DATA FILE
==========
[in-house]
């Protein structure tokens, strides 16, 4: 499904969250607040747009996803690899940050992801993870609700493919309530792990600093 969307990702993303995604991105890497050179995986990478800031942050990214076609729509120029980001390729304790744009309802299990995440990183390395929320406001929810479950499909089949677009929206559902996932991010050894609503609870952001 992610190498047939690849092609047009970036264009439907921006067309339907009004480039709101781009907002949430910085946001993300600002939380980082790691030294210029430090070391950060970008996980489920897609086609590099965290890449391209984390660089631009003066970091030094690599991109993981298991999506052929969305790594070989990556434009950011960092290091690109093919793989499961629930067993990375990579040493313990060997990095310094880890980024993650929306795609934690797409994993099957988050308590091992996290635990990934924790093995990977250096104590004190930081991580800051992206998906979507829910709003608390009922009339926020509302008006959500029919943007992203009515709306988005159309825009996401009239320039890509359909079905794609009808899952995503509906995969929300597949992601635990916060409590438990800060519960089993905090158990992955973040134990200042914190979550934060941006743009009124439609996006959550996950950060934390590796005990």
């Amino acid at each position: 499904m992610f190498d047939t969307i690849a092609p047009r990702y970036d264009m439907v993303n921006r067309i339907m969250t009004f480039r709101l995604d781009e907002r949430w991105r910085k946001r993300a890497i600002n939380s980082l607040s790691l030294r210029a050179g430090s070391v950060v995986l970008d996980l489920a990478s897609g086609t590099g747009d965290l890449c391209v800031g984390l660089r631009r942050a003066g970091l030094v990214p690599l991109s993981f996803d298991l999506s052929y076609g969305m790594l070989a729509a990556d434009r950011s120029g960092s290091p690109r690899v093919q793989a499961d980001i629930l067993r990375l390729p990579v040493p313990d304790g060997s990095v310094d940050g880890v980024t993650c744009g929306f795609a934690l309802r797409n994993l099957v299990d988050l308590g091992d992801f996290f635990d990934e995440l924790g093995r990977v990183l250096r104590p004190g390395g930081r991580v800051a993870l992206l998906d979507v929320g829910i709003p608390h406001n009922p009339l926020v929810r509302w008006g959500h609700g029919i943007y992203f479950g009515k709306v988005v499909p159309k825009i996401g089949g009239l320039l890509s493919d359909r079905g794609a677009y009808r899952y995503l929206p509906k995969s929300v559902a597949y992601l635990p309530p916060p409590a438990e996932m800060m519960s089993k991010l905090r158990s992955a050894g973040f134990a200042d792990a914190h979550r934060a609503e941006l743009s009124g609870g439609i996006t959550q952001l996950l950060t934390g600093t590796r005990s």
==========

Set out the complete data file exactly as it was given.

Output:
[in-house]
């Protein structure tokens, strides 16, 4: 499904969250607040747009996803690899940050992801993870609700493919309530792990600093 969307990702993303995604991105890497050179995986990478800031942050990214076609729509120029980001390729304790744009309802299990995440990183390395929320406001929810479950499909089949677009929206559902996932991010050894609503609870952001 992610190498047939690849092609047009970036264009439907921006067309339907009004480039709101781009907002949430910085946001993300600002939380980082790691030294210029430090070391950060970008996980489920897609086609590099965290890449391209984390660089631009003066970091030094690599991109993981298991999506052929969305790594070989990556434009950011960092290091690109093919793989499961629930067993990375990579040493313990060997990095310094880890980024993650929306795609934690797409994993099957988050308590091992996290635990990934924790093995990977250096104590004190930081991580800051992206998906979507829910709003608390009922009339926020509302008006959500029919943007992203009515709306988005159309825009996401009239320039890509359909079905794609009808899952995503509906995969929300597949992601635990916060409590438990800060519960089993905090158990992955973040134990200042914190979550934060941006743009009124439609996006959550996950950060934390590796005990």
């Amino acid at each position: 499904m992610f190498d047939t969307i690849a092609p047009r990702y970036d264009m439907v993303n921006r067309i339907m969250t009004f480039r709101l995604d781009e907002r949430w991105r910085k946001r993300a890497i600002n939380s980082l607040s790691l030294r210029a050179g430090s070391v950060v995986l970008d996980l489920a990478s897609g086609t590099g747009d965290l890449c391209v800031g984390l660089r631009r942050a003066g970091l030094v990214p690599l991109s993981f996803d298991l999506s052929y076609g969305m790594l070989a729509a990556d434009r950011s120029g960092s290091p690109r690899v093919q793989a499961d980001i629930l067993r990375l390729p990579v040493p313990d304790g060997s990095v310094d940050g880890v980024t993650c744009g929306f795609a934690l309802r797409n994993l099957v299990d988050l308590g091992d992801f996290f635990d990934e995440l924790g093995r990977v990183l250096r104590p004190g390395g930081r991580v800051a993870l992206l998906d979507v929320g829910i709003p608390h406001n009922p009339l926020v929810r509302w008006g959500h609700g029919i943007y992203f479950g009515k709306v988005v499909p159309k825009i996401g089949g009239l320039l890509s493919d359909r079905g794609a677009y009808r899952y995503l929206p509906k995969s929300v559902a597949y992601l635990p309530p916060p409590a438990e996932m800060m519960s089993k991010l905090r158990s992955a050894g973040f134990a200042d792990a914190h979550r934060a609503e941006l743009s009124g609870g439609i996006t959550q952001l996950l950060t934390g600093t590796r005990s």